I woke up to the smell of burning gasoline and the sharp, siren sound of my mother's screams. I bolted out of bed and ignored the immediate pounding in my head that resulted from such a quick movement. My legs were heavy and my mind was groggy but I pushed aside my discomfort and searched the second cot for my sister, Rosemarie. She was gone. My heart thudded against my chest with a hammer as I ran to the boat deck as fast as my sleep-laden limbs would allow. Spending the night on my father's boat, the Odyssey, had been a stupid idea.
"Mom!" I yelled hoarsely, pulling myself out of the boat cabin and scrambling to my feet. Sixteen years of horror films did not prepare me for what I saw.
I had expected to find my mother running around screaming because she had somehow managed to light the boat on fire. Stuff like that always happened to her. She called it bad luck, while I liked to call it straight-up clumsiness. After living under her roof for nearly two decades, waking up to the smell of burning gas wasn't that uncommon. It was, however, quite uncommon to find my mother lying face up in a pool of blood like crimson ink, with her neck twisted at an odd, impossible angle. The source of the blood was coming from a gaping wound in her chest.
My stomach churned, my heart stopped, and all of a sudden, I simply could not breathe. My head spun to the point of nausea. I had to grip the side of the boat to keep from sliding to the ground. I couldn't even bring myself to run to her. She wasn't dead. She couldn't be dead. It just wasn't possible, she was my mother— oh my God. Rose, where was Rose? If she was hurt, if she was dead as well…and my father. Why wasn't he here, calling the coast guard or driving the boat to shore. What if something had happened to him as well?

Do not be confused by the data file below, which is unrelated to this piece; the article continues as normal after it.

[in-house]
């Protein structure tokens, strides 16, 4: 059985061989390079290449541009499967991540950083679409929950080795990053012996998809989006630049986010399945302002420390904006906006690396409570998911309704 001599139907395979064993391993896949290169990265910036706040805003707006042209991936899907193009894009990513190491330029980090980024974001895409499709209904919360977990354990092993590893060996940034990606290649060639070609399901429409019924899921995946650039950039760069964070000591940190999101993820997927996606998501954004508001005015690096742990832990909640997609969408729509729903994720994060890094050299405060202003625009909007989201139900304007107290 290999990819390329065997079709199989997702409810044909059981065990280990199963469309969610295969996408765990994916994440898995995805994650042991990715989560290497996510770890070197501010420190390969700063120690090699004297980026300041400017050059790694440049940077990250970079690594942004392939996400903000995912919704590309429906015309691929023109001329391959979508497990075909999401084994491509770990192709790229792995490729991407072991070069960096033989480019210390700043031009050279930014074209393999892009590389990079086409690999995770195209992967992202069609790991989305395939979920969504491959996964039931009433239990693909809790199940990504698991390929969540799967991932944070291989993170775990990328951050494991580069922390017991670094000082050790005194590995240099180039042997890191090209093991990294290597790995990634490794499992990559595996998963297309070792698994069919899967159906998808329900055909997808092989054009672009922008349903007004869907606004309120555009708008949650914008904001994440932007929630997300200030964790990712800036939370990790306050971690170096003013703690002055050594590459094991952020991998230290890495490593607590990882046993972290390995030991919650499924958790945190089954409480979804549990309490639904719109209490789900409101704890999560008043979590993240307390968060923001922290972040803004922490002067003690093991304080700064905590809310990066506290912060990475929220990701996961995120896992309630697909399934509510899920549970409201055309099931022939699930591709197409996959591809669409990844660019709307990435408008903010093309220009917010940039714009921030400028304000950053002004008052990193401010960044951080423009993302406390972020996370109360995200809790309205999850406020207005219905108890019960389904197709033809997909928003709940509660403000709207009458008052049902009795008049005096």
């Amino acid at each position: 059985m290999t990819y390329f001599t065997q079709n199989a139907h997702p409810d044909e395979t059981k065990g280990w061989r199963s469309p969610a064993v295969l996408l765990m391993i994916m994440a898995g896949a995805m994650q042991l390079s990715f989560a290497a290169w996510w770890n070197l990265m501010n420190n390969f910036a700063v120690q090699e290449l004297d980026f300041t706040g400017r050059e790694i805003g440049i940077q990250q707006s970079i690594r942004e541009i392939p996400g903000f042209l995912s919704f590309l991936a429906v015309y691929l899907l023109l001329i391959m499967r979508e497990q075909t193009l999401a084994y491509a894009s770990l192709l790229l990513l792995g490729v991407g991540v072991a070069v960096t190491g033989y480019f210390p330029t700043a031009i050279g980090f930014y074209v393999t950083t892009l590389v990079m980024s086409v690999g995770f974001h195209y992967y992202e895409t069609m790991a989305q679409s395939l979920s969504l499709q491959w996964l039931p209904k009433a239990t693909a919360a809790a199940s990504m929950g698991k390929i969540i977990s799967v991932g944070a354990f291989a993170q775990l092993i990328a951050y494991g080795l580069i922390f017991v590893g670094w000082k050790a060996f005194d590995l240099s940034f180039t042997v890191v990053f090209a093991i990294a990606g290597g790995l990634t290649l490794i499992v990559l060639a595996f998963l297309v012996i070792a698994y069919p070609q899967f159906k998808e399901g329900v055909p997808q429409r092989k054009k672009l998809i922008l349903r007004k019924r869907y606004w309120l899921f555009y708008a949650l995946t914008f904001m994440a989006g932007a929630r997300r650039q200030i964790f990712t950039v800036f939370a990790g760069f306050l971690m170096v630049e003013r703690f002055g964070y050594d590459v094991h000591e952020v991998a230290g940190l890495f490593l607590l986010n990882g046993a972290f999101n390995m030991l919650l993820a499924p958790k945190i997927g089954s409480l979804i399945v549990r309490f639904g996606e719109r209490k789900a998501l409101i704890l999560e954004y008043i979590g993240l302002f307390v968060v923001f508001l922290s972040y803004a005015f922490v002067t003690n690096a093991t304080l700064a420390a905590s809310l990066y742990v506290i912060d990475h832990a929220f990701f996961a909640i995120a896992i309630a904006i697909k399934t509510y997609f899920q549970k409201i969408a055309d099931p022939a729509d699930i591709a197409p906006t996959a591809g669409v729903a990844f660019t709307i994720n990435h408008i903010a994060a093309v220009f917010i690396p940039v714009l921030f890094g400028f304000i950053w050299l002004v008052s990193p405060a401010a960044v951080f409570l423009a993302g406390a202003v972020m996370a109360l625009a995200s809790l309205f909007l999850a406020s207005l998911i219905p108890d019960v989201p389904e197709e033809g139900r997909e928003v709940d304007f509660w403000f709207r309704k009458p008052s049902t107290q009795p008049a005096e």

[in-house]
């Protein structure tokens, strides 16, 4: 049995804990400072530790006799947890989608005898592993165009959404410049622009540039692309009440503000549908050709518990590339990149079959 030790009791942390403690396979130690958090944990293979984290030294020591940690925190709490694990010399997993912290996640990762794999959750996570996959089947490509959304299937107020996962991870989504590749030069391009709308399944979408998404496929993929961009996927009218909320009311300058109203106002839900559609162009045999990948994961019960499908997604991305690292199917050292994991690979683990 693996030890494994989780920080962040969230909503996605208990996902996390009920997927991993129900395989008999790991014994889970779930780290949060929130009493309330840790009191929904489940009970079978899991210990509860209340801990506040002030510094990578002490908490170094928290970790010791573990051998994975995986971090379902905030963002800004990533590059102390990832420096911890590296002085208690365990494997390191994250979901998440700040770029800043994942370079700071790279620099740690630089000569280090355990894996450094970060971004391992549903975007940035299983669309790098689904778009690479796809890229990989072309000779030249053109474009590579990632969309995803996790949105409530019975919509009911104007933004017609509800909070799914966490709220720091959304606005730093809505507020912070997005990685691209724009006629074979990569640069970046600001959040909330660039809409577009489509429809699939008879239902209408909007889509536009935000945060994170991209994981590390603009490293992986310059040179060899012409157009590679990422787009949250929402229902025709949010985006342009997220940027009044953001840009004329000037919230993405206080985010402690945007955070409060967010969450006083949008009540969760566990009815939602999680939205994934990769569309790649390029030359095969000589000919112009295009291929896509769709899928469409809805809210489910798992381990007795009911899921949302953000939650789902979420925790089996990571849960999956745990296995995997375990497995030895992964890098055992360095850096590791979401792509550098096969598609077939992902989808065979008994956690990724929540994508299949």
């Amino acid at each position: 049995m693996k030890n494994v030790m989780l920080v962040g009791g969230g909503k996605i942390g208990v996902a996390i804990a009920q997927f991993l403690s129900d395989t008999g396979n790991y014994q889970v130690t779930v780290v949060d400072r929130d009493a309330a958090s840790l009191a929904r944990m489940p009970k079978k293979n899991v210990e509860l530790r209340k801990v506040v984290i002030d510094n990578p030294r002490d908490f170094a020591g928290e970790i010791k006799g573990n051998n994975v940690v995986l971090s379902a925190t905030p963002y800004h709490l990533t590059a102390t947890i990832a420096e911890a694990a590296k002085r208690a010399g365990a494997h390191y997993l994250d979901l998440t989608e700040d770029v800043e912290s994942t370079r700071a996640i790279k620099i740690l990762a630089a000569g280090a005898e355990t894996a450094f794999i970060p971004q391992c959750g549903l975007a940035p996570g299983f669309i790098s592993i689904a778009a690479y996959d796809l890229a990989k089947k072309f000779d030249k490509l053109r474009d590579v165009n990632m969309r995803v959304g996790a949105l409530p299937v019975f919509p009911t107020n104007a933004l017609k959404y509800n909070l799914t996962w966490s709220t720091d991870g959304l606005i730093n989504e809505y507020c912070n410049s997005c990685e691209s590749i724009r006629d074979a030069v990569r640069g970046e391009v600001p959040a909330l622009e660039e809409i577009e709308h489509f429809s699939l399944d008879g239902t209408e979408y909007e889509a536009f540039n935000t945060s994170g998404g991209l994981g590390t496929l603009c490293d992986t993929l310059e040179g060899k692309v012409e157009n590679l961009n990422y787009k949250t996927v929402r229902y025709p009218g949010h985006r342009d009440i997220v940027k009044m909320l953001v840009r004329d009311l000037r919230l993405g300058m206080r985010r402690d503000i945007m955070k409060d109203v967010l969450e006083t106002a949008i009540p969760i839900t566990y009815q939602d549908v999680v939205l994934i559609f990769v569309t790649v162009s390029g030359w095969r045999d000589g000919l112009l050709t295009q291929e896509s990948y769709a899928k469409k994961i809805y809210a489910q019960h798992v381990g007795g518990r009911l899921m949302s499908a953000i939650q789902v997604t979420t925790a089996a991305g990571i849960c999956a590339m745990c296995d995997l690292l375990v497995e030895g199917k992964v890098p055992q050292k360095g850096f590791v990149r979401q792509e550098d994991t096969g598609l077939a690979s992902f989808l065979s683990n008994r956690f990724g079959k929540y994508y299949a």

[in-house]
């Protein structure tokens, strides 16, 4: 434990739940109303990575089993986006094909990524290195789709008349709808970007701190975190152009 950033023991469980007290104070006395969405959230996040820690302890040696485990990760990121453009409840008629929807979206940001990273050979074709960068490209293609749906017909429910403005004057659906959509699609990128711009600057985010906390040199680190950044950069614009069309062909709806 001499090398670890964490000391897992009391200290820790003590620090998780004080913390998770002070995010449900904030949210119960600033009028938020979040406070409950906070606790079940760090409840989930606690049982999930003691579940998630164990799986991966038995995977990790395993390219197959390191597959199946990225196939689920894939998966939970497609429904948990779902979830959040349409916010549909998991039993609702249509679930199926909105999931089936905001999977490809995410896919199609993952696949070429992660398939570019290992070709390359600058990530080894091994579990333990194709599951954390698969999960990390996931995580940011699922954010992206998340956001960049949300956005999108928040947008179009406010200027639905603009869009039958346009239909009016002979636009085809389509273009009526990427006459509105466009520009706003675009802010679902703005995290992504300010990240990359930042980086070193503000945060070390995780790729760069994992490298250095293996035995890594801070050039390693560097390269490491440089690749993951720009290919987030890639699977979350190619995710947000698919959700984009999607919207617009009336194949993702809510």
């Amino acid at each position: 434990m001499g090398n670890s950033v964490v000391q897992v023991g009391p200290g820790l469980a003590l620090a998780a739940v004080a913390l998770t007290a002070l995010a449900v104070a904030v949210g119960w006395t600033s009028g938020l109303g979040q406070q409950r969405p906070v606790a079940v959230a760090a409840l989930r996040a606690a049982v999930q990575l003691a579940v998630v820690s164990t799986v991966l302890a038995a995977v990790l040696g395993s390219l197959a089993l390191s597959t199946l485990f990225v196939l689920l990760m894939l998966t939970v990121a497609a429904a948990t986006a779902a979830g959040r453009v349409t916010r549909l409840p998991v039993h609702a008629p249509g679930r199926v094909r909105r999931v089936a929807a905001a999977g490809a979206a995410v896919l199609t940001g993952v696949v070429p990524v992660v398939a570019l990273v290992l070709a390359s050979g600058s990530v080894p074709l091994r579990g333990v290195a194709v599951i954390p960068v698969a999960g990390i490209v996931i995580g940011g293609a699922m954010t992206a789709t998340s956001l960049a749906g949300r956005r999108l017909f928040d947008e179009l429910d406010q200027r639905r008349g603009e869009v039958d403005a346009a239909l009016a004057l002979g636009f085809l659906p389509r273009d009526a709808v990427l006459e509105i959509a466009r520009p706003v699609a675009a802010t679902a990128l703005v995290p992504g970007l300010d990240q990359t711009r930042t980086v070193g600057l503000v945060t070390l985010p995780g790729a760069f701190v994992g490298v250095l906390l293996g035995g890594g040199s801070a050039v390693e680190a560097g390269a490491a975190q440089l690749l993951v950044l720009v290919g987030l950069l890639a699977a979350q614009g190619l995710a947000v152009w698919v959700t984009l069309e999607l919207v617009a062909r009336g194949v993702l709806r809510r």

"Rosemarie," I frantically cried out. The salty sea wind whipped my hair around my face as the black boat violently rocked from side to side. "Rose! Dad!"
I spun around, still looking for them. I realized that the bottoms of my feet were wet and slippery and, when I looked down, I noticed that my mother's blood had made its way down the boat. It coated the deck like an oil slick and made walking nearly impossible since I could barely keep my balance on the swaying boat. Tears started streaming down my face when I couldn't find either of them, but then I heard it. Heard her. Never before had something sounded so sweet.
"Rashelle," a small voice whispered as tiny fingers wrapped themselves around my wrist. I looked down at my sister, with her tear streaked face and cow-licked red curls. She clutched a large, stuffed bear in the hand that wasn't latched onto me. Relief coursed through my body, mixed with the need to help my mom.
"What the hell happened?" I exclaimed, shaking her off me and staggering towards my mother. Now that Rose was safely beside me, I could deal with more important issues. Rose grabbed my wrist again and tried to pull me away.
"No!" She screeched, her blue eyes hectic and scared. "We need to swim back to shore now. Dad's gone crazy and he said that he was going to drown us and—."
"Let go!" I shouted, trying to pry her fingers off my wrist. "Can't you see that mom's hurt? I don't have time for whatever stupid game you and dad are playing!"